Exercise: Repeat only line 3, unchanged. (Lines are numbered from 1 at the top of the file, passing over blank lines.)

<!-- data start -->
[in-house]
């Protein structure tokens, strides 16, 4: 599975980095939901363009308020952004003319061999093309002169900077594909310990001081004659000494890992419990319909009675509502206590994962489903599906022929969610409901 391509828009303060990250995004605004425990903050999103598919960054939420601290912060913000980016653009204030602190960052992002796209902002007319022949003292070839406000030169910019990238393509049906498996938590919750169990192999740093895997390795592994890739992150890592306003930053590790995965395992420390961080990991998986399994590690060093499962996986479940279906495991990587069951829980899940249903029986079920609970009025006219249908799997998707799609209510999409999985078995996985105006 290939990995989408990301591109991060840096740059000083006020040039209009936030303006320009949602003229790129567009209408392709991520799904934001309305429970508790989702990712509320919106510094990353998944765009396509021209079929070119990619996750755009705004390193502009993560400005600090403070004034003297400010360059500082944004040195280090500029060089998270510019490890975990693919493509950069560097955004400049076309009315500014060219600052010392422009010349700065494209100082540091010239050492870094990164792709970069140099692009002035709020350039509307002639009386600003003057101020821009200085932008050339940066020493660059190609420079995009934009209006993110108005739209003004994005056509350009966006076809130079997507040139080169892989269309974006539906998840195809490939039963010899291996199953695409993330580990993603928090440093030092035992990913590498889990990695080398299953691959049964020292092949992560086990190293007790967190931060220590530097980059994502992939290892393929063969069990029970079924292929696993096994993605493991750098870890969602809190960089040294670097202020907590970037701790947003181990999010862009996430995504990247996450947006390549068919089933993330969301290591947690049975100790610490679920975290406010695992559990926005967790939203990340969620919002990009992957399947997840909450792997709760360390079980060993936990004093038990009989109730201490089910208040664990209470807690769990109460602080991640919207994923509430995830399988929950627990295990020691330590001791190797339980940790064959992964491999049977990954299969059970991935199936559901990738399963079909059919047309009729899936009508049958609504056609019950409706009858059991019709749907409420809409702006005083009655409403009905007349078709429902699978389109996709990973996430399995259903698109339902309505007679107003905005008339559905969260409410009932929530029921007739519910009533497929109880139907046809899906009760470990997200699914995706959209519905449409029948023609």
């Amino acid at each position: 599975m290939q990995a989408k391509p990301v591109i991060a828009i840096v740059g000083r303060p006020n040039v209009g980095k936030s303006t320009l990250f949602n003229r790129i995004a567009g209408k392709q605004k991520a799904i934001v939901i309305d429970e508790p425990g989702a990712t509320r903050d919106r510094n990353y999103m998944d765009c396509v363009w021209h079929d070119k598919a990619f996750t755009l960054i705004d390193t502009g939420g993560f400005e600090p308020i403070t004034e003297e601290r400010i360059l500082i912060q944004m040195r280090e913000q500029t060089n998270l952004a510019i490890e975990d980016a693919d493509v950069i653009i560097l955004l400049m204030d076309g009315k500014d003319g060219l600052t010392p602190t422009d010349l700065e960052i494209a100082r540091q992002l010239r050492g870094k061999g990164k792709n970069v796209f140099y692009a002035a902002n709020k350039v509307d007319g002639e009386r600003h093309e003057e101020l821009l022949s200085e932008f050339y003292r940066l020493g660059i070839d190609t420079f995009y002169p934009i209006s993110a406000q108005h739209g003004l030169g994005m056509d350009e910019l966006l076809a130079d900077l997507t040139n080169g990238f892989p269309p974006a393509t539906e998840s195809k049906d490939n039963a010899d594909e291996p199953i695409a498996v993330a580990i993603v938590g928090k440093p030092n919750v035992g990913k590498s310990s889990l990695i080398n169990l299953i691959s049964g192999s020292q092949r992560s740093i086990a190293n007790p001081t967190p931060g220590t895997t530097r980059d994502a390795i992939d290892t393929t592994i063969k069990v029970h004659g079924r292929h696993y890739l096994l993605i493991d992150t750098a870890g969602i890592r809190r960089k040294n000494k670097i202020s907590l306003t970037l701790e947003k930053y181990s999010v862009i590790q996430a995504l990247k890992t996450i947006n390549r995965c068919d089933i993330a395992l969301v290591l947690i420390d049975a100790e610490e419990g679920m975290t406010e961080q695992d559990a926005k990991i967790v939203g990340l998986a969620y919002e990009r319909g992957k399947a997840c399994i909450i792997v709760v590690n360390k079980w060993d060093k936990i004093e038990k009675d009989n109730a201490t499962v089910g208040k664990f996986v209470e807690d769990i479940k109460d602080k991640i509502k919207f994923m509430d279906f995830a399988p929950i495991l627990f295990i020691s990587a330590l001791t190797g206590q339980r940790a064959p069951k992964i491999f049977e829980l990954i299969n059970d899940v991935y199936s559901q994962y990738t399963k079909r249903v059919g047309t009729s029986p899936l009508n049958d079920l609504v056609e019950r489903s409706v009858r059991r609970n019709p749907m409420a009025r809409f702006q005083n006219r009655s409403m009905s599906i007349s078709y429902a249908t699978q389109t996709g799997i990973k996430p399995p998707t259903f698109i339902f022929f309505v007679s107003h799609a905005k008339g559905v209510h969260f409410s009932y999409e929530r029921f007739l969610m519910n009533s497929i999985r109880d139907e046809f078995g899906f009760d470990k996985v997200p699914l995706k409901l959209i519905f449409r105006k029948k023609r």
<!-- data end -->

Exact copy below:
């Amino acid at each position: 599975m290939q990995a989408k391509p990301v591109i991060a828009i840096v740059g000083r303060p006020n040039v209009g980095k936030s303006t320009l990250f949602n003229r790129i995004a567009g209408k392709q605004k991520a799904i934001v939901i309305d429970e508790p425990g989702a990712t509320r903050d919106r510094n990353y999103m998944d765009c396509v363009w021209h079929d070119k598919a990619f996750t755009l960054i705004d390193t502009g939420g993560f400005e600090p308020i403070t004034e003297e601290r400010i360059l500082i912060q944004m040195r280090e913000q500029t060089n998270l952004a510019i490890e975990d980016a693919d493509v950069i653009i560097l955004l400049m204030d076309g009315k500014d003319g060219l600052t010392p602190t422009d010349l700065e960052i494209a100082r540091q992002l010239r050492g870094k061999g990164k792709n970069v796209f140099y692009a002035a902002n709020k350039v509307d007319g002639e009386r600003h093309e003057e101020l821009l022949s200085e932008f050339y003292r940066l020493g660059i070839d190609t420079f995009y002169p934009i209006s993110a406000q108005h739209g003004l030169g994005m056509d350009e910019l966006l076809a130079d900077l997507t040139n080169g990238f892989p269309p974006a393509t539906e998840s195809k049906d490939n039963a010899d594909e291996p199953i695409a498996v993330a580990i993603v938590g928090k440093p030092n919750v035992g990913k590498s310990s889990l990695i080398n169990l299953i691959s049964g192999s020292q092949r992560s740093i086990a190293n007790p001081t967190p931060g220590t895997t530097r980059d994502a390795i992939d290892t393929t592994i063969k069990v029970h004659g079924r292929h696993y890739l096994l993605i493991d992150t750098a870890g969602i890592r809190r960089k040294n000494k670097i202020s907590l306003t970037l701790e947003k930053y181990s999010v862009i590790q996430a995504l990247k890992t996450i947006n390549r995965c068919d089933i993330a395992l969301v290591l947690i420390d049975a100790e610490e419990g679920m975290t406010e961080q695992d559990a926005k990991i967790v939203g990340l998986a969620y919002e990009r319909g992957k399947a997840c399994i909450i792997v709760v590690n360390k079980w060993d060093k936990i004093e038990k009675d009989n109730a201490t499962v089910g208040k664990f996986v209470e807690d769990i479940k109460d602080k991640i509502k919207f994923m509430d279906f995830a399988p929950i495991l627990f295990i020691s990587a330590l001791t190797g206590q339980r940790a064959p069951k992964i491999f049977e829980l990954i299969n059970d899940v991935y199936s559901q994962y990738t399963k079909r249903v059919g047309t009729s029986p899936l009508n049958d079920l609504v056609e019950r489903s409706v009858r059991r609970n019709p749907m409420a009025r809409f702006q005083n006219r009655s409403m009905s599906i007349s078709y429902a249908t699978q389109t996709g799997i990973k996430p399995p998707t259903f698109i339902f022929f309505v007679s107003h799609a905005k008339g559905v209510h969260f409410s009932y999409e929530r029921f007739l969610m519910n009533s497929i999985r109880d139907e046809f078995g899906f009760d470990k996985v997200p699914l995706k409901l959209i519905f449409r105006k029948k023609r």